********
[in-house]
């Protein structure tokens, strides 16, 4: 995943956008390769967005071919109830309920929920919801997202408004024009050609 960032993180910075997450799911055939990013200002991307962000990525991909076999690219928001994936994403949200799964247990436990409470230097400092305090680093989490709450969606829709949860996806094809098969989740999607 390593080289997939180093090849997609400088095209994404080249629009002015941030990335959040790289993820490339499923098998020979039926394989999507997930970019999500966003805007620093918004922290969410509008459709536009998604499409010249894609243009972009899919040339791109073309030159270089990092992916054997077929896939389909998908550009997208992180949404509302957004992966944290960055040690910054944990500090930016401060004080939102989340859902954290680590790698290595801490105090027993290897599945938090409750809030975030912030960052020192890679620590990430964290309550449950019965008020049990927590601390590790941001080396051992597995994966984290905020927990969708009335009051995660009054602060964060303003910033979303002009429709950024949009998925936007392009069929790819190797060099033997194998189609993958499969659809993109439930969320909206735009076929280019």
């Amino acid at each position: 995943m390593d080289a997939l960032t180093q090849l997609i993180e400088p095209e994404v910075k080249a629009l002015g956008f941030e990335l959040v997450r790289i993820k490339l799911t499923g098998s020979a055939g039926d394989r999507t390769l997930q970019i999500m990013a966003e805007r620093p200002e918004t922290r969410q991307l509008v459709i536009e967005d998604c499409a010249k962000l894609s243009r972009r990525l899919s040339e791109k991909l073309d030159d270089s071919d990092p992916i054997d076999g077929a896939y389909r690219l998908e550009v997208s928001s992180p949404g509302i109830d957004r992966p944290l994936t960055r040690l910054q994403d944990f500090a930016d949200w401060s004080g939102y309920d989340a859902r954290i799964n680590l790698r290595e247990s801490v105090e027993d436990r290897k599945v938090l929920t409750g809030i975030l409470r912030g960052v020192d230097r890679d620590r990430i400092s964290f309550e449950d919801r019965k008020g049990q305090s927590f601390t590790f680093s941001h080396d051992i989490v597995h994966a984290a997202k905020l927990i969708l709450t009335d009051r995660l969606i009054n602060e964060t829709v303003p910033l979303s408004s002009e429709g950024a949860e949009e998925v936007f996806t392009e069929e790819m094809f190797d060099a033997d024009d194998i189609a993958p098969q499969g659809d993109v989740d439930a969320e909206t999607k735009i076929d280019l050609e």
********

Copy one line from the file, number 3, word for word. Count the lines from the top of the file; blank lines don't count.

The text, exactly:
């Amino acid at each position: 995943m390593d080289a997939l960032t180093q090849l997609i993180e400088p095209e994404v910075k080249a629009l002015g956008f941030e990335l959040v997450r790289i993820k490339l799911t499923g098998s020979a055939g039926d394989r999507t390769l997930q970019i999500m990013a966003e805007r620093p200002e918004t922290r969410q991307l509008v459709i536009e967005d998604c499409a010249k962000l894609s243009r972009r990525l899919s040339e791109k991909l073309d030159d270089s071919d990092p992916i054997d076999g077929a896939y389909r690219l998908e550009v997208s928001s992180p949404g509302i109830d957004r992966p944290l994936t960055r040690l910054q994403d944990f500090a930016d949200w401060s004080g939102y309920d989340a859902r954290i799964n680590l790698r290595e247990s801490v105090e027993d436990r290897k599945v938090l929920t409750g809030i975030l409470r912030g960052v020192d230097r890679d620590r990430i400092s964290f309550e449950d919801r019965k008020g049990q305090s927590f601390t590790f680093s941001h080396d051992i989490v597995h994966a984290a997202k905020l927990i969708l709450t009335d009051r995660l969606i009054n602060e964060t829709v303003p910033l979303s408004s002009e429709g950024a949860e949009e998925v936007f996806t392009e069929e790819m094809f190797d060099a033997d024009d194998i189609a993958p098969q499969g659809d993109v989740d439930a969320e909206t999607k735009i076929d280019l050609e």